When it comes to horror fiction, there very few author names, that comes with a single thought. Those single thoughts are usually tied to the feelings one had when reading these writers works and the physical effects it had on their being, such as sudden claustrophobia. I remember the firs time, I read Brandon Massey, and wondered just how twisted human beings could be. The first time I read Lovecraft, I could not sleep for days, wondering if I something I dreamt would attack me in the middle of the night.
Then there was the wild imagination of Stephen King, which would leave me uneasy for days, as he makes you suspect everyone around you. The only author that I have only been able to read and re-read, for the sheer enjoyment of wanting to be frightened, is the immortal Shirley Jackson. Her book, The Haunting Of Hill House, is one of my most cherished books, and one I would recommend, to those looking for a true scare. Which I why when I found out that her grandson did a graphic adaptation of The Lottery, I wanted to see just how faithful it would be to the original story.
The book opens on a small town, where a rather obscure ritual has endured for centuries, and one that each town person has come to expect. One by one, starting with the children, they assemble in the town square. When everyone is gathered, the lottery begins, one where each family must be represented. By story’s end, the selectee decries their fate, and this where the shock of winning the lottery is unleashed onto the reader.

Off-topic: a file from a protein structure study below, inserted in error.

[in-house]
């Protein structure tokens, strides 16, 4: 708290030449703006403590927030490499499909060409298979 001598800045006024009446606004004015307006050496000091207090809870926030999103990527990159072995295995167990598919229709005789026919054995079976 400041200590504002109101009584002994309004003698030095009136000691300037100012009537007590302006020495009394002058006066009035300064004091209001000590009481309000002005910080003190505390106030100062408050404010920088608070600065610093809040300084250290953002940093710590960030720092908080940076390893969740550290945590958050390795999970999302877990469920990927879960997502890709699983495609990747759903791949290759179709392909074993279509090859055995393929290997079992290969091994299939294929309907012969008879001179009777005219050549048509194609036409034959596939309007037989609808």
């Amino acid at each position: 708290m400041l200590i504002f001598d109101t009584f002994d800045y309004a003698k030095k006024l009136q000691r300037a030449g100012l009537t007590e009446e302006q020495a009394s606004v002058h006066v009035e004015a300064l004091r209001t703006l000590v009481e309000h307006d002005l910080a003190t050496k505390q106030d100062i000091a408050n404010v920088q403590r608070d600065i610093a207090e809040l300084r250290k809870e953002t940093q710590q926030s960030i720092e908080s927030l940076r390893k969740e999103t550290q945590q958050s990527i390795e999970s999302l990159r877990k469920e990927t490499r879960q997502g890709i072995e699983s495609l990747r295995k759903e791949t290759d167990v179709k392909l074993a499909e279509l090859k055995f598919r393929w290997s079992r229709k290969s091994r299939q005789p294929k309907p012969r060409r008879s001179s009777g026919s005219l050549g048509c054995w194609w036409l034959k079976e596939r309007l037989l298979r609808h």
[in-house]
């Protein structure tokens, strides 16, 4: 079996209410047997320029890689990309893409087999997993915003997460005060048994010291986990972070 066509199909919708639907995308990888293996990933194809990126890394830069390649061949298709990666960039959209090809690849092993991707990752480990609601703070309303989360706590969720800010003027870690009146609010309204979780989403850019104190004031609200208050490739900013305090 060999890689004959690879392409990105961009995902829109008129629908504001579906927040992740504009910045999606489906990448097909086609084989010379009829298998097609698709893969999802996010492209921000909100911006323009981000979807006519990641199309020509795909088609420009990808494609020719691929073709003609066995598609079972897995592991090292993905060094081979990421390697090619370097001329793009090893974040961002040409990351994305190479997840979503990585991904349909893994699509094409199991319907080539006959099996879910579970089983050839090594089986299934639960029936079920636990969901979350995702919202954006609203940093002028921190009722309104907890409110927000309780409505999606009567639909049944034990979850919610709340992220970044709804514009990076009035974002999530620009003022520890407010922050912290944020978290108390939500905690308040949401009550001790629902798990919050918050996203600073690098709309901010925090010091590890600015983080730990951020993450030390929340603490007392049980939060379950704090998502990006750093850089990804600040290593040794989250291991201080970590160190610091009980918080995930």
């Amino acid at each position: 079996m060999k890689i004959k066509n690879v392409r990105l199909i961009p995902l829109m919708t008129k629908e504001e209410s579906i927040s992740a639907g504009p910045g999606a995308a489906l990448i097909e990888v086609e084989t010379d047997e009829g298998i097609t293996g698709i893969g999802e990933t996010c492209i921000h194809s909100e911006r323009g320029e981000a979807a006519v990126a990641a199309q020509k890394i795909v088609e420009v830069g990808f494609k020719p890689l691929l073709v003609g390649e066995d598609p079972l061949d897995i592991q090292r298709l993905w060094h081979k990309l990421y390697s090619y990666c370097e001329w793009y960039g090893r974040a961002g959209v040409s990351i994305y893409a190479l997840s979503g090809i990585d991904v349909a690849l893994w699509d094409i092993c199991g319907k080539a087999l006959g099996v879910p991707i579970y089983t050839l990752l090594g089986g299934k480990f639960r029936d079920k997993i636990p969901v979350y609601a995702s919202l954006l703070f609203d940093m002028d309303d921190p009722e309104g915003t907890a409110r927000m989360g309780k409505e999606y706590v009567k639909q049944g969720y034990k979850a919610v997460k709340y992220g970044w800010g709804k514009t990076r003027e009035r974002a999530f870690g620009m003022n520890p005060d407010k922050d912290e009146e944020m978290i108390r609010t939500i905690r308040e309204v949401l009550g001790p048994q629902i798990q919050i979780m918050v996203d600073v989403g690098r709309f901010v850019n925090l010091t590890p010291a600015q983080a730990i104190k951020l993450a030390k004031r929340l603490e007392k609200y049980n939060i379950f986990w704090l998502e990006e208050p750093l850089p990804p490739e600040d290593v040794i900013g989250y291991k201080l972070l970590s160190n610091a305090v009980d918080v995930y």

Overall, a compelling richly told story, filled with dread, suspense and utter dismay that will soon not leave the reader. The story by Shirley Jackson is eerie, mysterious, and gripping. The art by Miles Hyman is both beautiful and deceptive, leaving the reader dazzled. Altogether, this adaptation does justice to a story which is probably Jackson’s most famous and deservedly so, as this proves she was a master of stories.
Story: Shirley Jackson Art: Miles Hyman
Story: 10 Art: 10 Overall: 10 Recommendation: Buy